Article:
Prior to analysis, plant extracts were diluted. The dilution was made with 70% (v/v) ethanol and a final concentration of 20 mg/mL was obtained. A series of two-fold diluted extracts ranged from 10 mg/mL to 4.89 μg/mL was used for implementation of the micro-dilution assay. Fresh cultures of microbial strains cultured on tryptic-soy agar at a temperature of 37 °C for a period of 18 h (for bacteria) and of 48 h (for fungi) were used for preparation of inoculums. Yeasts and dermatophyte were cultivated with the addition of 50 mg/L of chloramphenicol on Sabouraud 2% (w/v) glucose agar at a temperature of 37 °C for 48 h. A nephelometer was used to set the density of the inoculums to 0.5 McFarland units. The final concentrations were 1.5 × 108 CFU (colony forming units) per mL for tested bacteria and 5 × 105 CFU/mL for tested fungi. The MIC, that is, the minimal inhibitory concentration, was estimated using the twofold micro-dilution method. The assay was conducted using Müller–Hinton broth for bacteria and RPMI (Roswell Park Memorial Institute) 1640 medium (pH value of 7.0) for yeasts, adhering to the Clinical and Laboratory Standards Institute (formerly known as NCCLS) recommendation M07-A8 and recommendation M-27A [27,28]. The MIC value was determined as the lowest concentration of the extract which allowed microbial growth up to 20 percent. This is observed as a reduced number of microbial colonies after removal of a loop with 10 μL of each rarefaction on a substrate made from tryptic-soy agar or Sabouraud agar, with addition of 2% glucose agar and incubation for 18–48 h at a temperature of 37 °C. The growth of microbes was determined by the use of a microbial culture medium. All analyses were performed in triplicate. The obtained values were calculated as mean ± SD (standard deviation).

2.7.2. Inhibition of Germination of Candida Albicans Blastospores

Inhibition of creation of germ-tube as a virulence factor of C. albicans was done using the method of Ishida et al. [29]. Briefly, the suspensions of C. albicans blastospores were cultivated in Sabouraud 2% (w/v) glucose broth at a temperature of 37 °C for 24 h. After that, suspensions were centrifuged at 2500× g and washed twice using phosphate buffer (pH 7.4). Approximately 1–5 × 104 of blastospores were treated with 100 mg and 300 mg of both Eryngium L. spp. in fetal bovine serum (FBS; Sigma-Aldrich, USA) for 3 h at 37 °C. Blastospores in FBS without extracts were served as a negative control in this investigation. After the incubation period, the ratios between germinated and non-germinated blastospores were calculated using a haemocytometer under 1000× magnification by phase-contrast microscopy. Sixty corner squares were observed for each test tube. During observation and counting, the tubes were kept at +4 °C.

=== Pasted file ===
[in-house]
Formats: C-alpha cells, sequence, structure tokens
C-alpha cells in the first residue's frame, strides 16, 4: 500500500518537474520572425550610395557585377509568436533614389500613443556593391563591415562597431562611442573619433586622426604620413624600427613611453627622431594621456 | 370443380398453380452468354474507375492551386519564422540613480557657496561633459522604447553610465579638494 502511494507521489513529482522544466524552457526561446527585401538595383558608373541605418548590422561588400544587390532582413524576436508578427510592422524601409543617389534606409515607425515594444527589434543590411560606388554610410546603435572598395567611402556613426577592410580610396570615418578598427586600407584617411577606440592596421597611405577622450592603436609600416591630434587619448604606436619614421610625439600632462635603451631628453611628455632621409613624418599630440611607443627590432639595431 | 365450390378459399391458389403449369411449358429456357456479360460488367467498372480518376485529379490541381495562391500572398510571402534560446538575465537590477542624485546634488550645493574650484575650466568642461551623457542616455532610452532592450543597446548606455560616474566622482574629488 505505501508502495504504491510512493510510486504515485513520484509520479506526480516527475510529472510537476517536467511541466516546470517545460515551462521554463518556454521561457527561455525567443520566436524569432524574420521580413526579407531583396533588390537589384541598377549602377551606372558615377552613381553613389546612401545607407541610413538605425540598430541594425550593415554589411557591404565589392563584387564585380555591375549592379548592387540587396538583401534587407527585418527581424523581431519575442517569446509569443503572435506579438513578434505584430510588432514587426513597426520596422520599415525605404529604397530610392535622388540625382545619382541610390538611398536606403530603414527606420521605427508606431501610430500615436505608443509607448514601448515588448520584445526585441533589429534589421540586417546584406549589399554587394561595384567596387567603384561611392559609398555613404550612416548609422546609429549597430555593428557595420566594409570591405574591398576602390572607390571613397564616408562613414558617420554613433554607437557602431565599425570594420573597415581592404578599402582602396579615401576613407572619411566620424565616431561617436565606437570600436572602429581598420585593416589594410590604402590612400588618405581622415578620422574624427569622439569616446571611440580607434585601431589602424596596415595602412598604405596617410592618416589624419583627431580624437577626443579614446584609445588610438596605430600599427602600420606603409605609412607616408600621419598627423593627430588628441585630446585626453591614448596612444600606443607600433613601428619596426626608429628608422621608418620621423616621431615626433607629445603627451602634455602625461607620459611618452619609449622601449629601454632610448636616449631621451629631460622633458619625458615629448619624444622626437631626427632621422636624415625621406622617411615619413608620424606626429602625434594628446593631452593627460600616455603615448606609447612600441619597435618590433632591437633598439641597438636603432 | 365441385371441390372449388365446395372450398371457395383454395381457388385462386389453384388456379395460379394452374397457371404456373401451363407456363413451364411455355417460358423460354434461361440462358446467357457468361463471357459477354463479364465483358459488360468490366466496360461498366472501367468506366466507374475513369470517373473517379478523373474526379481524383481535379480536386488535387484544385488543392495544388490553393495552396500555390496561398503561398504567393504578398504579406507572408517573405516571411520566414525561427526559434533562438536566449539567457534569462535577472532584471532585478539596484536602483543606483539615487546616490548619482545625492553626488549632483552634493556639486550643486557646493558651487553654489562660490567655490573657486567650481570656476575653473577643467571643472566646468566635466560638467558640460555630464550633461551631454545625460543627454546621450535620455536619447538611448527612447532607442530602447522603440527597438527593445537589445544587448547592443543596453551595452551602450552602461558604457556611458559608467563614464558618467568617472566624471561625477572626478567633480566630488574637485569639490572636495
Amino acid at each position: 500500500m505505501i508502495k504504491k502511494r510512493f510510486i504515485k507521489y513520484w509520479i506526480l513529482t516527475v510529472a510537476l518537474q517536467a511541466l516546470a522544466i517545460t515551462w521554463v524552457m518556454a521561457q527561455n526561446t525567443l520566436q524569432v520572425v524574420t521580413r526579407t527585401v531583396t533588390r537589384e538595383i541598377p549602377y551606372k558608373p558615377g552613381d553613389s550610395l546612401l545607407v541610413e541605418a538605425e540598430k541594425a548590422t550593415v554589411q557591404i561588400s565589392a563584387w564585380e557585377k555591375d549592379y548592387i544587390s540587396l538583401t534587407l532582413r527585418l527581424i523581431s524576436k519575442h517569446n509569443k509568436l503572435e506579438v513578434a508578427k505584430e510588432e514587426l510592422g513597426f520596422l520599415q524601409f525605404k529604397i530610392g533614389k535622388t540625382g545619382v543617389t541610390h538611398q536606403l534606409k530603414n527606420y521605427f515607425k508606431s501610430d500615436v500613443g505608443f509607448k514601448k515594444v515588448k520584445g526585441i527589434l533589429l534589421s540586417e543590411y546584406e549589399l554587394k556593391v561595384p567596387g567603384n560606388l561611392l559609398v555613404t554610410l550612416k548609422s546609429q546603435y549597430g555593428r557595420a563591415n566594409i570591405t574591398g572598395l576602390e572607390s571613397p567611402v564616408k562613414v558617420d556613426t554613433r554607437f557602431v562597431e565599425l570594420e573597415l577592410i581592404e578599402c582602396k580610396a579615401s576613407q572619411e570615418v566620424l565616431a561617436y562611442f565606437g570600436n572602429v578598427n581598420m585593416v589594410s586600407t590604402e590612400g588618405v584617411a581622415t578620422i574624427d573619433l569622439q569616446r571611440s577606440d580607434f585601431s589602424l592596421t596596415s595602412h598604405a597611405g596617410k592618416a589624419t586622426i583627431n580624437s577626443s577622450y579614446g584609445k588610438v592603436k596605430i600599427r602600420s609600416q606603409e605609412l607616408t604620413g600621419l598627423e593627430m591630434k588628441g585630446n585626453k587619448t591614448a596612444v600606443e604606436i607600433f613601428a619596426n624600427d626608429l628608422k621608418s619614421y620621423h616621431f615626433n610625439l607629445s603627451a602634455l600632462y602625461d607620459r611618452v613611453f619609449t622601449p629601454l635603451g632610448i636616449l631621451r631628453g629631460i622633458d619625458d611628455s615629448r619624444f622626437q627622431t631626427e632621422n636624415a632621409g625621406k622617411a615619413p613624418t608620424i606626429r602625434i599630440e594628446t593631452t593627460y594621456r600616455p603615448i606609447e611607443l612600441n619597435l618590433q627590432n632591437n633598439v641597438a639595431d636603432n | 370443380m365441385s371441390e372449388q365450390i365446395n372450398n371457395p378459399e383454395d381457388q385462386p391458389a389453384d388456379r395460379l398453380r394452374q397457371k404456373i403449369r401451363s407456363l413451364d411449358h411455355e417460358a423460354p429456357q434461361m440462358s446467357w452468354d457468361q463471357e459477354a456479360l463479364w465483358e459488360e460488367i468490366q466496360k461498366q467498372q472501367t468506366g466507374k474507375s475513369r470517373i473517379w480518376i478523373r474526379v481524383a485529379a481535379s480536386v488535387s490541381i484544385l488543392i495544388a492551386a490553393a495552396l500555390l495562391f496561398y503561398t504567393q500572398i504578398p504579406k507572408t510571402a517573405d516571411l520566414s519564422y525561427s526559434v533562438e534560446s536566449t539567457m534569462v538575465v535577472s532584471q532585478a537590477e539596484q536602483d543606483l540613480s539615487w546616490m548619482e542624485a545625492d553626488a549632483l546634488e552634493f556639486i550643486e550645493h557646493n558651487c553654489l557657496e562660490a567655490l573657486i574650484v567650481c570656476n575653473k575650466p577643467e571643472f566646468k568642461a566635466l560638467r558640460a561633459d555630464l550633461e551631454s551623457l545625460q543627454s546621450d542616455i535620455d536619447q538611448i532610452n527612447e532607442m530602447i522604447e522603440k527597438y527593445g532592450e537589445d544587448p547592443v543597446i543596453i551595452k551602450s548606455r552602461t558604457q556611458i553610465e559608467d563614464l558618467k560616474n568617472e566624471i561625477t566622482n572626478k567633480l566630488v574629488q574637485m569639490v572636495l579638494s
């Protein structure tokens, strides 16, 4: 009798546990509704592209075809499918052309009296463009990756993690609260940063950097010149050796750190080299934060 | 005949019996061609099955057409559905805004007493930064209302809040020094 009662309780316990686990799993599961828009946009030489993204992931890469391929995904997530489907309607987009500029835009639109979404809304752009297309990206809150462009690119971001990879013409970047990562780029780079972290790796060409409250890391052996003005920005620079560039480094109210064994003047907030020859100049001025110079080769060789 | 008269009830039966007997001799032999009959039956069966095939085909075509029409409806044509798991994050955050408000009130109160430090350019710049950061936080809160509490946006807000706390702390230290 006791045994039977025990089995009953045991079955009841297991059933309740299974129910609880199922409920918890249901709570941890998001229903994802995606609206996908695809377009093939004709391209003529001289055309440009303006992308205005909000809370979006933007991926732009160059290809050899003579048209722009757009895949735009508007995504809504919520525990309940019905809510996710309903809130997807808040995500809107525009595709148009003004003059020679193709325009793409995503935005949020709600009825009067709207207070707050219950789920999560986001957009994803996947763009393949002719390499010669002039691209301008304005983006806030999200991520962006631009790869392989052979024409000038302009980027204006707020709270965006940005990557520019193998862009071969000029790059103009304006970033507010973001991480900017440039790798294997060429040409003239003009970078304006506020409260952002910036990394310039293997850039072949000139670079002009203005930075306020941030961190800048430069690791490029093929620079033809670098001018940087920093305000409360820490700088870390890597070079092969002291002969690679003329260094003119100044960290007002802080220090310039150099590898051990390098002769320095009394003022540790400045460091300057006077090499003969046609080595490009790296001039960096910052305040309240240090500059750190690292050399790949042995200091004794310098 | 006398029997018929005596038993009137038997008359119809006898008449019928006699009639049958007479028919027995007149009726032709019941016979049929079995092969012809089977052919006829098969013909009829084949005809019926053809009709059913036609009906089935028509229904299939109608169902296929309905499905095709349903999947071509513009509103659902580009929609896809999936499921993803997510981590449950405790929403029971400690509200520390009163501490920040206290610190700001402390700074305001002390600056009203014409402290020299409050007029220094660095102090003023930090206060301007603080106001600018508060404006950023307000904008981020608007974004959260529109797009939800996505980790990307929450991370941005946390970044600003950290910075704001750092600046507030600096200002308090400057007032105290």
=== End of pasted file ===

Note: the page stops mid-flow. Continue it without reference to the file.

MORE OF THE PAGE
2.8. Statistical Analysis

Comparison of the content of investigated phenolic constituents in different plant parts, as well as antioxidant activity among plant parts were estimated using ANOVA (one-way analysis of variance) and a Dunnett’s post-hoc test. Student’s t-test was used to compare different extracts while Welch’s t-test was used for comparisons between species. p values < 0.05 were taken as statistically significant. These analyses were carried out using SAS software (JMP V6 procedure) [30]. Statistical comparisons of antimicrobial activity among species were performed using a one-way ANOVA and a Scheffe’s post-hoc test. p values < 0.05 were again taken as significant. Analysis was carried out with help of Statistica 7 software package [31]. Logarithmic transformation was used for data transformation before the analysis.

3. Results and Discussion

3.1. Gas Chromatography and Mass Spectrometry (GC and GC–MS)

Thirty-nine (E. amethystinum) and thirty-six components (E. alpinum) were determined in the EO, accounting for 91.3% and 90.4% of the total oil composition, respectively (see Table 1). The oil of E. amethystinum was mainly composed of sesquiterpenes (54.9%), especially sesquiterpene hydrocarbons (35.2%). Eleven sesquiterpene hydrocarbons were determined in this oil, and among them β-caryophyllene (15.2%) and germacrene D (5.9%) predominated. Dunkić et al. [32] also found that β-caryophyllene (19.7%) was the major compound in E. amethystinum from Croatia [32], while germacrene D (31.3%) was identified as the main compound in E. amethystinum growing in Italy [12,33]. Germacrene D was also the main compound (19.7%) in E. serbicum Pančić from Serbia [11] and one of the main compounds (0.4–53.4%) in Eryngium campestre from Western Algeria [34]. Oxygenated sesquiterpenes (athulenol, ledol and α-bisabolol) were also the dominant compound in E. dichotomum C. Presl, E. ilicifolium Lam. and E. triquetrum Vahl growing in Tunisia [35]; a higher concentration of carbonylic compound 2,3,6-trimethylbenzaldehyde (9.3%) was also determined, which was also identified in high concentrations in the oils of Italian E. amethystinum [12] and in oils of E. foetidum from São Tomé and Principe [5]. However, in the oil of E. triquetrum Vahl [36], the isomers of germacrene D and trimethylbenzaldehyde are completely absent.
In EOs of E. alpinum, the major fraction consisted of sesquiterpenes (70.3%). Among these, oxygenated sesquiterpenes (41.4%) prevailed on sesquiterpene hydrocarbons (28.9%). The main components were caryophyllene oxide (27.9%) and bicyclogermacrene (13.2%). Caryophyllene oxide was also found in E. alpinum from Croatia (21.6%) [32] and in E. palmatum Pančić et Vis. (16.0%) from Serbia [11]. On the other hand, bicyclogermacrene (12.5%) was the main compound in E. rosulatum P. W. Michael from Australia [10]. Kikowska et al. [37] found that the main compounds in leaves of ground (intact) plants of E. alpinum growing in a botanical garden in Poznań (Poland) were elemenone (10.3%), selina-4(15),7(11)-diene (7.1%), selina-3,7(11)-diene (6.7%) germacrone (5.8%) and 1,8-cineole (5.3).

3.2. HPLC Analysis